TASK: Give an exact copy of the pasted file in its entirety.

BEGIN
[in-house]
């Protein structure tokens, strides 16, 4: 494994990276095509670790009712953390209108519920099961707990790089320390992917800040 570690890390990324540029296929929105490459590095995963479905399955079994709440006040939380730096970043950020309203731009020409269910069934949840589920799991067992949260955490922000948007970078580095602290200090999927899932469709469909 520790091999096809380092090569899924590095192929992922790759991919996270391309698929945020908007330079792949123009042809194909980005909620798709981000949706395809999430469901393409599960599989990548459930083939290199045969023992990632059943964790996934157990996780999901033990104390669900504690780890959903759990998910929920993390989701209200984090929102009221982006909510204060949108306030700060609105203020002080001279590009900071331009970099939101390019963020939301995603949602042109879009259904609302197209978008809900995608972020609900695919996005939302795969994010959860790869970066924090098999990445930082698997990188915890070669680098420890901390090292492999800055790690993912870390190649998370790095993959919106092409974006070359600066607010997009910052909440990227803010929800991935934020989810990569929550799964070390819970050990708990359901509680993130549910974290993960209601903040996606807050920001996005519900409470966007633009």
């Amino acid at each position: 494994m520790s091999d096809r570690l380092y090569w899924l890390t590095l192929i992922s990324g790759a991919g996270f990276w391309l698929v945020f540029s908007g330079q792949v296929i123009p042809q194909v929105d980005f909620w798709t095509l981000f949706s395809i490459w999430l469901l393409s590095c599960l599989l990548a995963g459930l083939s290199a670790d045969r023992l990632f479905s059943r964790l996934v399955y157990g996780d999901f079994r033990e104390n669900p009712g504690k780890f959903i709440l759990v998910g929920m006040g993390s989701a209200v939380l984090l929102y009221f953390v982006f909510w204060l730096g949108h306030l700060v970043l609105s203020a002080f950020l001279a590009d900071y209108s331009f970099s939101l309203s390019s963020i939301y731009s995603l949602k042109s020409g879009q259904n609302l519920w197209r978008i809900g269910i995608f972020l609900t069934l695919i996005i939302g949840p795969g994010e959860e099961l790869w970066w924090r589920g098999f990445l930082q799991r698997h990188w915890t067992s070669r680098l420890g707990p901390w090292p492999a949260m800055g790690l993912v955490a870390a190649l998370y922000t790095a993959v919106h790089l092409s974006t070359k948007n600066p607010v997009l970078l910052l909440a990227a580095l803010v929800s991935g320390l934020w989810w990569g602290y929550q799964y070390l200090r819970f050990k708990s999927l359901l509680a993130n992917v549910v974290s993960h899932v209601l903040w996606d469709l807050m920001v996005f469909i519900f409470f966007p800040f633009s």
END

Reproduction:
[in-house]
């Protein structure tokens, strides 16, 4: 494994990276095509670790009712953390209108519920099961707990790089320390992917800040 570690890390990324540029296929929105490459590095995963479905399955079994709440006040939380730096970043950020309203731009020409269910069934949840589920799991067992949260955490922000948007970078580095602290200090999927899932469709469909 520790091999096809380092090569899924590095192929992922790759991919996270391309698929945020908007330079792949123009042809194909980005909620798709981000949706395809999430469901393409599960599989990548459930083939290199045969023992990632059943964790996934157990996780999901033990104390669900504690780890959903759990998910929920993390989701209200984090929102009221982006909510204060949108306030700060609105203020002080001279590009900071331009970099939101390019963020939301995603949602042109879009259904609302197209978008809900995608972020609900695919996005939302795969994010959860790869970066924090098999990445930082698997990188915890070669680098420890901390090292492999800055790690993912870390190649998370790095993959919106092409974006070359600066607010997009910052909440990227803010929800991935934020989810990569929550799964070390819970050990708990359901509680993130549910974290993960209601903040996606807050920001996005519900409470966007633009």
């Amino acid at each position: 494994m520790s091999d096809r570690l380092y090569w899924l890390t590095l192929i992922s990324g790759a991919g996270f990276w391309l698929v945020f540029s908007g330079q792949v296929i123009p042809q194909v929105d980005f909620w798709t095509l981000f949706s395809i490459w999430l469901l393409s590095c599960l599989l990548a995963g459930l083939s290199a670790d045969r023992l990632f479905s059943r964790l996934v399955y157990g996780d999901f079994r033990e104390n669900p009712g504690k780890f959903i709440l759990v998910g929920m006040g993390s989701a209200v939380l984090l929102y009221f953390v982006f909510w204060l730096g949108h306030l700060v970043l609105s203020a002080f950020l001279a590009d900071y209108s331009f970099s939101l309203s390019s963020i939301y731009s995603l949602k042109s020409g879009q259904n609302l519920w197209r978008i809900g269910i995608f972020l609900t069934l695919i996005i939302g949840p795969g994010e959860e099961l790869w970066w924090r589920g098999f990445l930082q799991r698997h990188w915890t067992s070669r680098l420890g707990p901390w090292p492999a949260m800055g790690l993912v955490a870390a190649l998370y922000t790095a993959v919106h790089l092409s974006t070359k948007n600066p607010v997009l970078l910052l909440a990227a580095l803010v929800s991935g320390l934020w989810w990569g602290y929550q799964y070390l200090r819970f050990k708990s999927l359901l509680a993130n992917v549910v974290s993960h899932v209601l903040w996606d469709l807050m920001v996005f469909i519900f409470f966007p800040f633009s």